Jetson Nano Robot

[Stevej52] likes to build things you can’t buy, and this Jetson Nano robot falls well within that category. Reading the project details, you might think [Stevej52] drinks too much coffee. But we think he is just excited to have successfully pulled off the Herculean task of integrating over a dozen hardware and software modules. Very briefly, he is running Ubuntu and ROS on the PC and Nano. It is all tied together with Python code, and is using Modbus over IP to solve a problem getting joystick data to the Nano. We like it when existing, standard protocols can be used because it frees the designer to focus more on the application. Modbus has been around for 40 years, has widespread support in many languages and platforms.

This is an ongoing project, and we look forward to seeing more updates and especially more video of it in action like the one found below. With the recent release of a price-reduced Jetson Nano, which we covered last week, this might be an excellent project to take on.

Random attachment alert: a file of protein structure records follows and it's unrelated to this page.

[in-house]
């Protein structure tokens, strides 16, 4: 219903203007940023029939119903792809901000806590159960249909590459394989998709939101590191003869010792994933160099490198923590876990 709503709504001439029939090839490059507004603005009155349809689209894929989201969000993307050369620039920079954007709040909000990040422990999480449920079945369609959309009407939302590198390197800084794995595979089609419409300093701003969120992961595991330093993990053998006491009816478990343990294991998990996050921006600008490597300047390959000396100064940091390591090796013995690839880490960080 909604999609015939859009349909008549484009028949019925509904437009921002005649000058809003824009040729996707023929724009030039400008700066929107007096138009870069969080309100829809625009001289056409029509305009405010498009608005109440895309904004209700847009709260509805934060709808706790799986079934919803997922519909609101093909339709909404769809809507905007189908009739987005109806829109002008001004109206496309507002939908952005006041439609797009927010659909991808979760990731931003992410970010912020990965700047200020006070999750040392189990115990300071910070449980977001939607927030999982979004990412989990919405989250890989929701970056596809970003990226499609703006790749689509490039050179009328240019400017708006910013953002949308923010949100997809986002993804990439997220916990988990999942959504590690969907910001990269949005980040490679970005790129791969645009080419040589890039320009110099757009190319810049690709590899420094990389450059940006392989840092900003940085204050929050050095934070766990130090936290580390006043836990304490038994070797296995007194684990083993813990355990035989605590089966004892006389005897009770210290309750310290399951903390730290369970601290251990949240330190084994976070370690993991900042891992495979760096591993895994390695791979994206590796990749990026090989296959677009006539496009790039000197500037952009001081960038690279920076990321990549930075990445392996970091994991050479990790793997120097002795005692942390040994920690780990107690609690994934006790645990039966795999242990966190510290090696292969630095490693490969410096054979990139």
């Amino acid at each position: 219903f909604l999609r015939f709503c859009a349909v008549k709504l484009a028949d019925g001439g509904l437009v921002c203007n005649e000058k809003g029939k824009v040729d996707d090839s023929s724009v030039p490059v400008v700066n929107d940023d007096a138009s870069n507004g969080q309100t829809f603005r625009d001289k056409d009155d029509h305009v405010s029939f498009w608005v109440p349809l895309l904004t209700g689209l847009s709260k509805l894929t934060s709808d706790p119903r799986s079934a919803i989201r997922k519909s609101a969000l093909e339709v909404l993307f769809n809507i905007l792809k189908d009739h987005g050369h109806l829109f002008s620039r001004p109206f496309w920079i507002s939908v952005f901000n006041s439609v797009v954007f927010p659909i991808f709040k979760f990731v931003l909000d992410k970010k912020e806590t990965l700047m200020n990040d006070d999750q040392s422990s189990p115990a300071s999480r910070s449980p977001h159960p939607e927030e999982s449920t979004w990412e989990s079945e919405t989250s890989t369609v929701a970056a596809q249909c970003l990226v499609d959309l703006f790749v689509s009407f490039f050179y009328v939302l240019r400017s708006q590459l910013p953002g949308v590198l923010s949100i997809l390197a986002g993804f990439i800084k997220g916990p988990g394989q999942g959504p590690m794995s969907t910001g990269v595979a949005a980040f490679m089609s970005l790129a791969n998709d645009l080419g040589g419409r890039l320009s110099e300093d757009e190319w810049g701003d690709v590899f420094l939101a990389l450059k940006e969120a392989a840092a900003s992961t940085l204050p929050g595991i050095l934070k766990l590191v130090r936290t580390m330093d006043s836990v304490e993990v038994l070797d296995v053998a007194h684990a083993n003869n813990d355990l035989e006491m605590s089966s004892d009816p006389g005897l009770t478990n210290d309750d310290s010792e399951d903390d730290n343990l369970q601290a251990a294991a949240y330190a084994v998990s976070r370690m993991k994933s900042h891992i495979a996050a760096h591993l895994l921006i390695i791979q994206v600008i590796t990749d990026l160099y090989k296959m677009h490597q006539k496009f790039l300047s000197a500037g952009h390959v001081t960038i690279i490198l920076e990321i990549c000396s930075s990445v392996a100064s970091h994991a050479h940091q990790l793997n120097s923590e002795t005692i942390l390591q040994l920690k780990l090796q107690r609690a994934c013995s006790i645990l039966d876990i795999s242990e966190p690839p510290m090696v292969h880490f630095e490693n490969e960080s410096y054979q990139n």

5 thoughts on “Jetson Nano Robot

  1. Speaking of Modbus, and standard protocols, do you guys recommand a protocol for serial communication? Modbus? LIN?
    In your experience what worked really well and what was a PITA?

    I’m in the process of standardizing my workflow and to make it more reusable/easier to interface. Instead of reinventing the wheel everytime or using a protocol that isn’t used by already made modules is just a waste of time.

    Or do you just rely everything on something like I2C ? Although it was more intended for short distances (ie on a PCB)

    1. CAN bus is my go to protocol, if it needs to go off board, and any decent length of cable.

      I typically use PIC parts which have built-in CAN module(s) and DMA.
      So there is almost 0 CPU overhead to send and receive CAN packets.

      Also, CAN FD (Flexible Data) mode allows up to 64 byte data payload, and up to 5Mbit/s.

    2. I’ve often used a serial interface based on the concept of a block of memory-mapped I/O registers. These registers are manipulated with real simple ASCII read / write commands. I like this because you can do simple testing by hand. Once it’s up and running, and if you need the efficiency, it’s trivial to switch to binary as opposed to ASCII hex. I don’t like that it’s not standard and each project has to be tweaked.

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